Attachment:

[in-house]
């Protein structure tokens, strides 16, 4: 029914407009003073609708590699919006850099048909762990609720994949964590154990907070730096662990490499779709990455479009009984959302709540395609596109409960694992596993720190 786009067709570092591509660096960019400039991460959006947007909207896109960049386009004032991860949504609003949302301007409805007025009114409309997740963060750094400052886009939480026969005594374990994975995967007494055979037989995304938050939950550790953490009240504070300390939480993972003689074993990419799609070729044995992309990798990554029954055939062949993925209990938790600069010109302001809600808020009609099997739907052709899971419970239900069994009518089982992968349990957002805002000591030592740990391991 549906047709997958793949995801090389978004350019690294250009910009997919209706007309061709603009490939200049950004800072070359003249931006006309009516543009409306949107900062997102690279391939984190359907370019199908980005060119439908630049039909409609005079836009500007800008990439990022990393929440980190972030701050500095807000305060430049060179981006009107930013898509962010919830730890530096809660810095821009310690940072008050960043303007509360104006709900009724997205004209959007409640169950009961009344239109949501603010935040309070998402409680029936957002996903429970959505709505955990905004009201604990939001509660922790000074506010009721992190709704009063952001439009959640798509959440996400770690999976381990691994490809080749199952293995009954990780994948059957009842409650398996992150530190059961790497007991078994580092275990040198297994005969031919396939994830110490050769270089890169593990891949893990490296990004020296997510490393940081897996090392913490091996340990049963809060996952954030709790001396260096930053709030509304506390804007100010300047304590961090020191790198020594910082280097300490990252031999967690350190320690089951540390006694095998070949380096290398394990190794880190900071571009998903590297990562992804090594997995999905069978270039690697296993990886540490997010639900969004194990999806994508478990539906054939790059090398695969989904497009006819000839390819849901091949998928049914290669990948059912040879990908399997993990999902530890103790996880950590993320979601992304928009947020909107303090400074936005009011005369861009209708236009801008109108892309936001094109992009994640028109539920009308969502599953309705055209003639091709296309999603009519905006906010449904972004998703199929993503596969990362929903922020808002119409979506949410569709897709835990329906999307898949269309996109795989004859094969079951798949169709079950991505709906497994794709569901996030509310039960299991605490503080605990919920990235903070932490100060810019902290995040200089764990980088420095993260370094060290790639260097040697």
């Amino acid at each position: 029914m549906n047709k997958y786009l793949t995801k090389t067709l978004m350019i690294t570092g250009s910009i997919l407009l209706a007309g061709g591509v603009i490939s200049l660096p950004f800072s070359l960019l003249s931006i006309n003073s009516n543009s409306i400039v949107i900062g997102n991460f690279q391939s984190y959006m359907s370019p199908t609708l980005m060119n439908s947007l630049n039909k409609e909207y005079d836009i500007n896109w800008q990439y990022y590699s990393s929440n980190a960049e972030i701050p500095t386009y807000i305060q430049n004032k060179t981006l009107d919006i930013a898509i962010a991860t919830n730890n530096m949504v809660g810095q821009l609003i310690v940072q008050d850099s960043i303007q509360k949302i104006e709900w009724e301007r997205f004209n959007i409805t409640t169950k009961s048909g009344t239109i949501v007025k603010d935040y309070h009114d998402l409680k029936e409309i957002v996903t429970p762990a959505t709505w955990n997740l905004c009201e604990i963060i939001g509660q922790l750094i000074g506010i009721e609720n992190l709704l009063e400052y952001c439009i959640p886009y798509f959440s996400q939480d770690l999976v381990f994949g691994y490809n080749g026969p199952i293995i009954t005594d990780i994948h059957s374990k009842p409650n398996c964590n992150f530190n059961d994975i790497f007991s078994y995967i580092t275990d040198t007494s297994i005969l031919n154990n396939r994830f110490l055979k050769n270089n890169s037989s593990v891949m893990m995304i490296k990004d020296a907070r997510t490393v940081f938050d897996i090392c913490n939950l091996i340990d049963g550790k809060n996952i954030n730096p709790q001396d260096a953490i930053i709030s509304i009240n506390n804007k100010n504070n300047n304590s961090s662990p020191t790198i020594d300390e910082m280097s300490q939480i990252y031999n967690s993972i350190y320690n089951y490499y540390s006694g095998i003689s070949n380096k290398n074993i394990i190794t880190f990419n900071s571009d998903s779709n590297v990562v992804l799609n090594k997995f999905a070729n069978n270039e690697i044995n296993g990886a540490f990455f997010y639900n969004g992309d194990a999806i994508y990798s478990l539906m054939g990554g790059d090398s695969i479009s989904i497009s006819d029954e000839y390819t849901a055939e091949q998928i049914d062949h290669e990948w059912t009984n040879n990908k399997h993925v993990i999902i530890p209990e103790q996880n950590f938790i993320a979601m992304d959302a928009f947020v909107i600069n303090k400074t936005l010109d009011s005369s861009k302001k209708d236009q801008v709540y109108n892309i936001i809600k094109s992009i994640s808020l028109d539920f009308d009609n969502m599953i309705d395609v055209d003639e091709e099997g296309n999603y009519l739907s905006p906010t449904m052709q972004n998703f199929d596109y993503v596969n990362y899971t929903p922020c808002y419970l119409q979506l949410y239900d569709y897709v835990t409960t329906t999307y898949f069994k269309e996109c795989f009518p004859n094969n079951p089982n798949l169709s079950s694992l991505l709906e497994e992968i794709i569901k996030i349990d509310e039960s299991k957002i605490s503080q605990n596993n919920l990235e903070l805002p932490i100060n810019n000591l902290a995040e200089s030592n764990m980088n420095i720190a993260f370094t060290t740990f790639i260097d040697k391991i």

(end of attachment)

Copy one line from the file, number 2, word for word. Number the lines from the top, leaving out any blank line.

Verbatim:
């Protein structure tokens, strides 16, 4: 029914407009003073609708590699919006850099048909762990609720994949964590154990907070730096662990490499779709990455479009009984959302709540395609596109409960694992596993720190 786009067709570092591509660096960019400039991460959006947007909207896109960049386009004032991860949504609003949302301007409805007025009114409309997740963060750094400052886009939480026969005594374990994975995967007494055979037989995304938050939950550790953490009240504070300390939480993972003689074993990419799609070729044995992309990798990554029954055939062949993925209990938790600069010109302001809600808020009609099997739907052709899971419970239900069994009518089982992968349990957002805002000591030592740990391991 549906047709997958793949995801090389978004350019690294250009910009997919209706007309061709603009490939200049950004800072070359003249931006006309009516543009409306949107900062997102690279391939984190359907370019199908980005060119439908630049039909409609005079836009500007800008990439990022990393929440980190972030701050500095807000305060430049060179981006009107930013898509962010919830730890530096809660810095821009310690940072008050960043303007509360104006709900009724997205004209959007409640169950009961009344239109949501603010935040309070998402409680029936957002996903429970959505709505955990905004009201604990939001509660922790000074506010009721992190709704009063952001439009959640798509959440996400770690999976381990691994490809080749199952293995009954990780994948059957009842409650398996992150530190059961790497007991078994580092275990040198297994005969031919396939994830110490050769270089890169593990891949893990490296990004020296997510490393940081897996090392913490091996340990049963809060996952954030709790001396260096930053709030509304506390804007100010300047304590961090020191790198020594910082280097300490990252031999967690350190320690089951540390006694095998070949380096290398394990190794880190900071571009998903590297990562992804090594997995999905069978270039690697296993990886540490997010639900969004194990999806994508478990539906054939790059090398695969989904497009006819000839390819849901091949998928049914290669990948059912040879990908399997993990999902530890103790996880950590993320979601992304928009947020909107303090400074936005009011005369861009209708236009801008109108892309936001094109992009994640028109539920009308969502599953309705055209003639091709296309999603009519905006906010449904972004998703199929993503596969990362929903922020808002119409979506949410569709897709835990329906999307898949269309996109795989004859094969079951798949169709079950991505709906497994794709569901996030509310039960299991605490503080605990919920990235903070932490100060810019902290995040200089764990980088420095993260370094060290790639260097040697």